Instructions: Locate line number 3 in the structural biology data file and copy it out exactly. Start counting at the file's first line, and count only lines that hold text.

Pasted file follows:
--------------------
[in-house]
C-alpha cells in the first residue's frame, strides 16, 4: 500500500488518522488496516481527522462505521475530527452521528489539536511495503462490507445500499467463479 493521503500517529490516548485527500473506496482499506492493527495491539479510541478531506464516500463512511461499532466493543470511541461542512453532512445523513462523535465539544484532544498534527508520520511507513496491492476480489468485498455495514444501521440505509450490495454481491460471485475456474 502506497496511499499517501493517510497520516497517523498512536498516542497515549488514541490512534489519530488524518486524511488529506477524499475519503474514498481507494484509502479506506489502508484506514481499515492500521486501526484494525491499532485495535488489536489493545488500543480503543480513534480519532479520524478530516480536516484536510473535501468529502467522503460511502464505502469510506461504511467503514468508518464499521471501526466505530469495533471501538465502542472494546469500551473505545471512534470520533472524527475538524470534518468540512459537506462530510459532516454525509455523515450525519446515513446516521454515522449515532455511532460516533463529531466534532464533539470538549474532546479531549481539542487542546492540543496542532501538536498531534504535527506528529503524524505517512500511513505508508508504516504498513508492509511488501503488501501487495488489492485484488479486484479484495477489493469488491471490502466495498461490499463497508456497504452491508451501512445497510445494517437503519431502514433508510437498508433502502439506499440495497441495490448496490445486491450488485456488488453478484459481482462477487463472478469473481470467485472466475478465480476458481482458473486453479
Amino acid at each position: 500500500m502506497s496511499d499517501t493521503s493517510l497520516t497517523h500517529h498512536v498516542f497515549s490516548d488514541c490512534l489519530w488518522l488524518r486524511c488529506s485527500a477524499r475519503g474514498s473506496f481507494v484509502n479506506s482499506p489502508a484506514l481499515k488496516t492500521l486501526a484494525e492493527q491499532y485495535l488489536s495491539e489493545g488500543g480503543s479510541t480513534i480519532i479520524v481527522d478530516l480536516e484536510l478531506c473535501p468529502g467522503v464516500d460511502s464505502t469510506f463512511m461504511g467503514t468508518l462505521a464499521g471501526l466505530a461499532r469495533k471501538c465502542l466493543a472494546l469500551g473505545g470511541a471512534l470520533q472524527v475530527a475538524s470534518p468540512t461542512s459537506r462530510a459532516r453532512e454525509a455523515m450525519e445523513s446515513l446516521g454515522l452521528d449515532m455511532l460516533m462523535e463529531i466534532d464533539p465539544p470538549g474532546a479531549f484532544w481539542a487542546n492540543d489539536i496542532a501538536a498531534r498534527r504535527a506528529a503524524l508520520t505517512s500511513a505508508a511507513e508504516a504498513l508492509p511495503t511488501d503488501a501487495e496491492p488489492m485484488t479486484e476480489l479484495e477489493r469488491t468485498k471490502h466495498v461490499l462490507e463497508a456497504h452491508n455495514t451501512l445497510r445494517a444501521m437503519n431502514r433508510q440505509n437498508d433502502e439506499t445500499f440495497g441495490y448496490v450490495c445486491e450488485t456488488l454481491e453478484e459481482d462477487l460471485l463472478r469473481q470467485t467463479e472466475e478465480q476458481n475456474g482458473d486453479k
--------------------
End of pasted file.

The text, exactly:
Amino acid at each position: 500500500m502506497s496511499d499517501t493521503s493517510l497520516t497517523h500517529h498512536v498516542f497515549s490516548d488514541c490512534l489519530w488518522l488524518r486524511c488529506s485527500a477524499r475519503g474514498s473506496f481507494v484509502n479506506s482499506p489502508a484506514l481499515k488496516t492500521l486501526a484494525e492493527q491499532y485495535l488489536s495491539e489493545g488500543g480503543s479510541t480513534i480519532i479520524v481527522d478530516l480536516e484536510l478531506c473535501p468529502g467522503v464516500d460511502s464505502t469510506f463512511m461504511g467503514t468508518l462505521a464499521g471501526l466505530a461499532r469495533k471501538c465502542l466493543a472494546l469500551g473505545g470511541a471512534l470520533q472524527v475530527a475538524s470534518p468540512t461542512s459537506r462530510a459532516r453532512e454525509a455523515m450525519e445523513s446515513l446516521g454515522l452521528d449515532m455511532l460516533m462523535e463529531i466534532d464533539p465539544p470538549g474532546a479531549f484532544w481539542a487542546n492540543d489539536i496542532a501538536a498531534r498534527r504535527a506528529a503524524l508520520t505517512s500511513a505508508a511507513e508504516a504498513l508492509p511495503t511488501d503488501a501487495e496491492p488489492m485484488t479486484e476480489l479484495e477489493r469488491t468485498k471490502h466495498v461490499l462490507e463497508a456497504h452491508n455495514t451501512l445497510r445494517a444501521m437503519n431502514r433508510q440505509n437498508d433502502e439506499t445500499f440495497g441495490y448496490v450490495c445486491e450488485t456488488l454481491e453478484e459481482d462477487l460471485l463472478r469473481q470467485t467463479e472466475e478465480q476458481n475456474g482458473d486453479k